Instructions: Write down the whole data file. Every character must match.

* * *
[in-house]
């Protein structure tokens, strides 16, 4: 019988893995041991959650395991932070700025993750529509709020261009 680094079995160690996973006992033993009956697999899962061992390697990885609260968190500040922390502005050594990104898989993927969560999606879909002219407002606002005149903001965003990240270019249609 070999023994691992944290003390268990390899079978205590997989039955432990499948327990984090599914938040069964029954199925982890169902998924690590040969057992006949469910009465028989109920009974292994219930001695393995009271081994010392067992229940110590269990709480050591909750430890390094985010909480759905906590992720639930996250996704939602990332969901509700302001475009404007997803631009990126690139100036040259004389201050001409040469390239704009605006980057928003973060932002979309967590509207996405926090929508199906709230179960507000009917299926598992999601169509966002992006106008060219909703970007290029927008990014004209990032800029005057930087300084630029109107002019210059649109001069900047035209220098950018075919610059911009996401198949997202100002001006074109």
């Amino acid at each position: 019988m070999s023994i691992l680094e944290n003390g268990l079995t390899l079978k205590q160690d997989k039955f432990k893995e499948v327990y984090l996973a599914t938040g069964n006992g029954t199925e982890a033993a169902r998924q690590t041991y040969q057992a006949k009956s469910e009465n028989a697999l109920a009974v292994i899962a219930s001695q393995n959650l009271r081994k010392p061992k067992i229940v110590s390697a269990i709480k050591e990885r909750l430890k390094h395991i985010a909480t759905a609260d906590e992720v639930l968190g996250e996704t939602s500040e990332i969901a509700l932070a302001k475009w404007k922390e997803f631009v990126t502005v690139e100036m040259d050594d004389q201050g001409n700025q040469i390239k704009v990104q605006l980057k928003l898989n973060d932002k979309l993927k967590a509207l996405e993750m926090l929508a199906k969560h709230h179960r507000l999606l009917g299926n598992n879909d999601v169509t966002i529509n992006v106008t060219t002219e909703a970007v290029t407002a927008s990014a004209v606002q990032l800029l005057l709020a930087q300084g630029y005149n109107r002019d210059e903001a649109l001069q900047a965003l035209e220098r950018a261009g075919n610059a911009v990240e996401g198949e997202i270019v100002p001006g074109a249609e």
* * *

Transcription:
[in-house]
């Protein structure tokens, strides 16, 4: 019988893995041991959650395991932070700025993750529509709020261009 680094079995160690996973006992033993009956697999899962061992390697990885609260968190500040922390502005050594990104898989993927969560999606879909002219407002606002005149903001965003990240270019249609 070999023994691992944290003390268990390899079978205590997989039955432990499948327990984090599914938040069964029954199925982890169902998924690590040969057992006949469910009465028989109920009974292994219930001695393995009271081994010392067992229940110590269990709480050591909750430890390094985010909480759905906590992720639930996250996704939602990332969901509700302001475009404007997803631009990126690139100036040259004389201050001409040469390239704009605006980057928003973060932002979309967590509207996405926090929508199906709230179960507000009917299926598992999601169509966002992006106008060219909703970007290029927008990014004209990032800029005057930087300084630029109107002019210059649109001069900047035209220098950018075919610059911009996401198949997202100002001006074109």
């Amino acid at each position: 019988m070999s023994i691992l680094e944290n003390g268990l079995t390899l079978k205590q160690d997989k039955f432990k893995e499948v327990y984090l996973a599914t938040g069964n006992g029954t199925e982890a033993a169902r998924q690590t041991y040969q057992a006949k009956s469910e009465n028989a697999l109920a009974v292994i899962a219930s001695q393995n959650l009271r081994k010392p061992k067992i229940v110590s390697a269990i709480k050591e990885r909750l430890k390094h395991i985010a909480t759905a609260d906590e992720v639930l968190g996250e996704t939602s500040e990332i969901a509700l932070a302001k475009w404007k922390e997803f631009v990126t502005v690139e100036m040259d050594d004389q201050g001409n700025q040469i390239k704009v990104q605006l980057k928003l898989n973060d932002k979309l993927k967590a509207l996405e993750m926090l929508a199906k969560h709230h179960r507000l999606l009917g299926n598992n879909d999601v169509t966002i529509n992006v106008t060219t002219e909703a970007v290029t407002a927008s990014a004209v606002q990032l800029l005057l709020a930087q300084g630029y005149n109107r002019d210059e903001a649109l001069q900047a965003l035209e220098r950018a261009g075919n610059a911009v990240e996401g198949e997202i270019v100002p001006g074109a249609e």